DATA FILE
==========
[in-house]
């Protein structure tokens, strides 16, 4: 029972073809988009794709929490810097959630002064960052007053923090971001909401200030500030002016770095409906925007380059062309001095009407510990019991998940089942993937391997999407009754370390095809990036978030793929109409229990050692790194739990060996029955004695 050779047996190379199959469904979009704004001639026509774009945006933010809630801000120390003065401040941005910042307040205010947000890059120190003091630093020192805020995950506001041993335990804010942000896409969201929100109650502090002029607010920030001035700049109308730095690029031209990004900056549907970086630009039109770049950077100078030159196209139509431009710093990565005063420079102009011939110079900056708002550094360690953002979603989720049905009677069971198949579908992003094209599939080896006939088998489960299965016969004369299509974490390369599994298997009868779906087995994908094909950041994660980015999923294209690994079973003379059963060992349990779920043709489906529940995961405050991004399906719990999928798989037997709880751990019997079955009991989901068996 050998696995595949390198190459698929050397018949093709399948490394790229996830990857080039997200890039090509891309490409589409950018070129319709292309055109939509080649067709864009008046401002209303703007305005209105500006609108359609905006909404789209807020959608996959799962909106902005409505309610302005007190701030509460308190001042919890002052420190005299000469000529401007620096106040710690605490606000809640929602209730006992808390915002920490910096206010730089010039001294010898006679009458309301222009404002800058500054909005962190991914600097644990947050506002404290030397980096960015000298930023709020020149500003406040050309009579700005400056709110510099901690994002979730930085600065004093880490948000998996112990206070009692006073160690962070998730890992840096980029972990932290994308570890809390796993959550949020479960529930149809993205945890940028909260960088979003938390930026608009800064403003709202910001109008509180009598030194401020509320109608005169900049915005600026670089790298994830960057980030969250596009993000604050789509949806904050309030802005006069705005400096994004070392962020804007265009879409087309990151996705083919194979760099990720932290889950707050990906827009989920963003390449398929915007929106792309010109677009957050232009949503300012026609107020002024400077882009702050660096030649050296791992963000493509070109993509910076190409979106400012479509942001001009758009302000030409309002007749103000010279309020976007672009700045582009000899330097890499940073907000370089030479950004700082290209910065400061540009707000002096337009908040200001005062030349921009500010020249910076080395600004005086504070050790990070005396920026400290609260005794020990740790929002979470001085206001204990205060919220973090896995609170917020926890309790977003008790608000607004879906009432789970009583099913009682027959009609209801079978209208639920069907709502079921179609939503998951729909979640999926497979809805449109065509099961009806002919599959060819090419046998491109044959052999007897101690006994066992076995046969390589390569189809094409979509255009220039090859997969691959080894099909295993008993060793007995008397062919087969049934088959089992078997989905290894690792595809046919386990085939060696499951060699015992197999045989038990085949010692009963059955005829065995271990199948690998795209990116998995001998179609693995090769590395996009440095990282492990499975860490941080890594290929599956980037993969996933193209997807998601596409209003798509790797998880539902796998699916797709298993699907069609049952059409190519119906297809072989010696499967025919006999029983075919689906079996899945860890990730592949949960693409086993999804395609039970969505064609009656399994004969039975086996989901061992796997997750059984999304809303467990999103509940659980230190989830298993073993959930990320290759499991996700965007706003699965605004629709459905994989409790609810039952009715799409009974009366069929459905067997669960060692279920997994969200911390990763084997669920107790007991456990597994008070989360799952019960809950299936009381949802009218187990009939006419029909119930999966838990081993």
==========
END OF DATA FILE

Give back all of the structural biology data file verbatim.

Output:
[in-house]
């Protein structure tokens, strides 16, 4: 029972073809988009794709929490810097959630002064960052007053923090971001909401200030500030002016770095409906925007380059062309001095009407510990019991998940089942993937391997999407009754370390095809990036978030793929109409229990050692790194739990060996029955004695 050779047996190379199959469904979009704004001639026509774009945006933010809630801000120390003065401040941005910042307040205010947000890059120190003091630093020192805020995950506001041993335990804010942000896409969201929100109650502090002029607010920030001035700049109308730095690029031209990004900056549907970086630009039109770049950077100078030159196209139509431009710093990565005063420079102009011939110079900056708002550094360690953002979603989720049905009677069971198949579908992003094209599939080896006939088998489960299965016969004369299509974490390369599994298997009868779906087995994908094909950041994660980015999923294209690994079973003379059963060992349990779920043709489906529940995961405050991004399906719990999928798989037997709880751990019997079955009991989901068996 050998696995595949390198190459698929050397018949093709399948490394790229996830990857080039997200890039090509891309490409589409950018070129319709292309055109939509080649067709864009008046401002209303703007305005209105500006609108359609905006909404789209807020959608996959799962909106902005409505309610302005007190701030509460308190001042919890002052420190005299000469000529401007620096106040710690605490606000809640929602209730006992808390915002920490910096206010730089010039001294010898006679009458309301222009404002800058500054909005962190991914600097644990947050506002404290030397980096960015000298930023709020020149500003406040050309009579700005400056709110510099901690994002979730930085600065004093880490948000998996112990206070009692006073160690962070998730890992840096980029972990932290994308570890809390796993959550949020479960529930149809993205945890940028909260960088979003938390930026608009800064403003709202910001109008509180009598030194401020509320109608005169900049915005600026670089790298994830960057980030969250596009993000604050789509949806904050309030802005006069705005400096994004070392962020804007265009879409087309990151996705083919194979760099990720932290889950707050990906827009989920963003390449398929915007929106792309010109677009957050232009949503300012026609107020002024400077882009702050660096030649050296791992963000493509070109993509910076190409979106400012479509942001001009758009302000030409309002007749103000010279309020976007672009700045582009000899330097890499940073907000370089030479950004700082290209910065400061540009707000002096337009908040200001005062030349921009500010020249910076080395600004005086504070050790990070005396920026400290609260005794020990740790929002979470001085206001204990205060919220973090896995609170917020926890309790977003008790608000607004879906009432789970009583099913009682027959009609209801079978209208639920069907709502079921179609939503998951729909979640999926497979809805449109065509099961009806002919599959060819090419046998491109044959052999007897101690006994066992076995046969390589390569189809094409979509255009220039090859997969691959080894099909295993008993060793007995008397062919087969049934088959089992078997989905290894690792595809046919386990085939060696499951060699015992197999045989038990085949010692009963059955005829065995271990199948690998795209990116998995001998179609693995090769590395996009440095990282492990499975860490941080890594290929599956980037993969996933193209997807998601596409209003798509790797998880539902796998699916797709298993699907069609049952059409190519119906297809072989010696499967025919006999029983075919689906079996899945860890990730592949949960693409086993999804395609039970969505064609009656399994004969039975086996989901061992796997997750059984999304809303467990999103509940659980230190989830298993073993959930990320290759499991996700965007706003699965605004629709459905994989409790609810039952009715799409009974009366069929459905067997669960060692279920997994969200911390990763084997669920107790007991456990597994008070989360799952019960809950299936009381949802009218187990009939006419029909119930999966838990081993």